"There are lots of Syrians living in Kuwait, and they certainly haven’t been evicted," Diwan said. "It also would have been very unpopular with Kuwaitis who had enormous sympathy for Syrians and the uprising, especially in the early part of the war."
Diwan added that Kuwait "has lots of business with both Iraq and Iran," making a total ban difficult. In fact, she said, the Kuwaiti Emir recently visited Iran to explore the potential for de-escalation on behalf of Kuwait and its neighbors.
Another key point is that the immigration systems of the United States and Kuwait are akin to "apples and oranges," said David Andrew Weinberg, a Gulf specialist at the Foundation for Defense of Democracies.
"Kuwait, unlike the United States, is not a multiethnic democracy," Weinberg said. "It is a family-ruled monarchy and ethnically-based nation that does not offer a route to citizenship to immigrants. In fact, Kuwait doesn’t even grant citizenship to enormous numbers of ‘bedoon’ individuals who have been there for generations but aren’t recognized as ‘Kuwaiti’ by the state."
Estimates put the number of expatriates in Kuwait at more than 2 million, accounting for about two-thirds of the country’s population and much of its workforce.
In other words, Weinberg said, Kuwait, unlike the United States, doesn’t have an immigration system for people to come and stay and become citizens. So any movement toward a stricter immigration policy would have much bigger consequences in the United States than in Kuwait.
If you click through the Al Bawaba story that Trump linked to, that article sources its information to another article, from a London-based website called The New Arab. That article now includes a note at the bottom stating in part, "This article has been updated to reflect the fact that the ban came into force, unofficially, in 2011, and was not a reaction to Donald Trump's recent executive order."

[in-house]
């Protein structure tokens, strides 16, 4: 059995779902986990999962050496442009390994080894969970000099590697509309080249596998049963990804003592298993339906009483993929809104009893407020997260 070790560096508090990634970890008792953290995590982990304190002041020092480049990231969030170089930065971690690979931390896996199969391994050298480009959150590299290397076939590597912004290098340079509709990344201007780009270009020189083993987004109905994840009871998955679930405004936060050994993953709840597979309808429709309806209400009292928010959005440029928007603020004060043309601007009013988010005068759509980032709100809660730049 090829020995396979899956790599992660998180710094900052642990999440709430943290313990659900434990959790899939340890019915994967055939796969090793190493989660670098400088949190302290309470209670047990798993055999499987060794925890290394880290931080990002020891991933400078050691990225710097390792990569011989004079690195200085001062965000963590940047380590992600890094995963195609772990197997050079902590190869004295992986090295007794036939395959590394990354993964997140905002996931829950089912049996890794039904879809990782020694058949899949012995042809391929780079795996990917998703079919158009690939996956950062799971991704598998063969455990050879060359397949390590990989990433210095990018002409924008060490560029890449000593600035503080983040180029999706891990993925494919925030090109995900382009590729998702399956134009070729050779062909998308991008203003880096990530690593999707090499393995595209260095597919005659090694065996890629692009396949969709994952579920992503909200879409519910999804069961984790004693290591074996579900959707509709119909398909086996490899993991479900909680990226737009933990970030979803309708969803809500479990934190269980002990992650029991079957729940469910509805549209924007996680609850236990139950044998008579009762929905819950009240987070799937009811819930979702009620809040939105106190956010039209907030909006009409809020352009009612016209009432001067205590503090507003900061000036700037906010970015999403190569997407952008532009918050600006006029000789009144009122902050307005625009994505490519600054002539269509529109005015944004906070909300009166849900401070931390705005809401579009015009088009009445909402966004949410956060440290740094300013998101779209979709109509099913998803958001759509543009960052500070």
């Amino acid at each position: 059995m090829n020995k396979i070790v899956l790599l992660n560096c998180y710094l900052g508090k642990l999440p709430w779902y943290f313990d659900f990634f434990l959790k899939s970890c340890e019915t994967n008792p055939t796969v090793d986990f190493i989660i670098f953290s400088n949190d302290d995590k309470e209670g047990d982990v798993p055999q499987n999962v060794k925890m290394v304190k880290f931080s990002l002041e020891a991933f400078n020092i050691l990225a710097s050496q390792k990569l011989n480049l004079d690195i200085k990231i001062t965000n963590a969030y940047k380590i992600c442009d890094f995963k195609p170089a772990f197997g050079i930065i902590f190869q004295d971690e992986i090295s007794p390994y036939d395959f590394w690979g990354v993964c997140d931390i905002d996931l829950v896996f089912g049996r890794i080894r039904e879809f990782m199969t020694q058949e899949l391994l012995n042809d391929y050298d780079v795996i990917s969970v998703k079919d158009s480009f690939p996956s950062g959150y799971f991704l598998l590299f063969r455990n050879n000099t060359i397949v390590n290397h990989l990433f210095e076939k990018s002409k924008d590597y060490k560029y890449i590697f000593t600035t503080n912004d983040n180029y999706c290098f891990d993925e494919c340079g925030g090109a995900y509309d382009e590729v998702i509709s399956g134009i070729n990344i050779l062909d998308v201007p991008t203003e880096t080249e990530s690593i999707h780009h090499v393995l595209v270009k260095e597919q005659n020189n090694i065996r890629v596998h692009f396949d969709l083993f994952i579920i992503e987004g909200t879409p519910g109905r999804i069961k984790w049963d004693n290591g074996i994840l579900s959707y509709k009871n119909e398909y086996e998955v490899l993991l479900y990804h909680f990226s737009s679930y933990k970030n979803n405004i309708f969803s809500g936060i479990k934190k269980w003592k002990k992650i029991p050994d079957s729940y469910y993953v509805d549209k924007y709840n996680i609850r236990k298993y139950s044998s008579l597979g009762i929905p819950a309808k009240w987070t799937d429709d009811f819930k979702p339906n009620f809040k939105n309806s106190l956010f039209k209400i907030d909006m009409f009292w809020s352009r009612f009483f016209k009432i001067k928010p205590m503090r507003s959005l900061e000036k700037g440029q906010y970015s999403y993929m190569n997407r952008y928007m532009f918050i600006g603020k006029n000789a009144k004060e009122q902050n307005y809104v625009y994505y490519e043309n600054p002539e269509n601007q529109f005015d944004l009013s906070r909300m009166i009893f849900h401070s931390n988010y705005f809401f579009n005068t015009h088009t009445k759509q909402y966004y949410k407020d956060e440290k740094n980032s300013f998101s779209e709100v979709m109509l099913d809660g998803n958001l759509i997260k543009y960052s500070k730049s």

So the original media source that Trump’s post is based on doesn’t even stand by the message of its original headline.
On Facebook, Trump said, "Smart! 'Kuwait issues its own Trump-esque visa ban for five Muslim-majority countries.' "
That’s wrong -- news coverage suggests that Kuwait implemented a visa ban on a half-dozen predominantly Muslim nations in 2011, six years before Trump took office.
Meanwhile, any argument that Kuwait’s past actions indicate a like-minded approach between Trump and Kuwait sidesteps the reality that pursuing such a policy in the United States inevitably has a much bigger impact because the U.S., unlike Kuwait, allows a path to citizenship for legal immigrants. We rate the statement Mostly False.
Donald Trump, Facebook post, Feb. 2, 2017
Al Bawaba, "Kuwait issues its own Trump-esque visa ban for five Muslim-majority countries," Feb. 1, 2017
KUNA News Service, "Kuwait Denies Reports Entry Visa Ban of Certain Nationalities," Feb. 2, 2017
The New Arab, "Trump's Muslim Ban Is Old News in Kuwait," Feb. 7, 2017
Times of India, "Pakistan envoy denies visa ban by Kuwait," Feb. 2, 2017
Mehr News Agency, "Kuwait rejects rumors on travel ban for Iranians," Feb. 4, 2017
Reuters, "Kuwait denies it imposed travel ban praised by Trump," Feb. 5, 2017
Gulf News, "Kuwait bans visas for five nationalities," May 22, 2011
Gulf News, "Kuwait denies blacklisting Egyptians," July 8, 2013
Gulf News, "Six nationalities excluded from Kuwait’s new visa plan," April 2, 2014
Arab Gulf States Institute in Washington, "Is an Iranian-Gulf Arab Rapprochement in the Works?," Feb. 2, 2017
Email interview with Edward W. Gnehm Jr., professor at George Washington University’s Elliott School of International Affairs, Feb. 6, 2017
Email interview with Kristin Smith Diwan, senior resident scholar at the Arab Gulf States Institute in Washington, Feb. 6, 2017
Email interview with David Andrew Weinberg, Persian Gulf specialist at the Foundation for Defense of Democracies, Feb. 6, 2017
Read About Our Process
In a world of wild talk and fake news, help us stand up for the facts.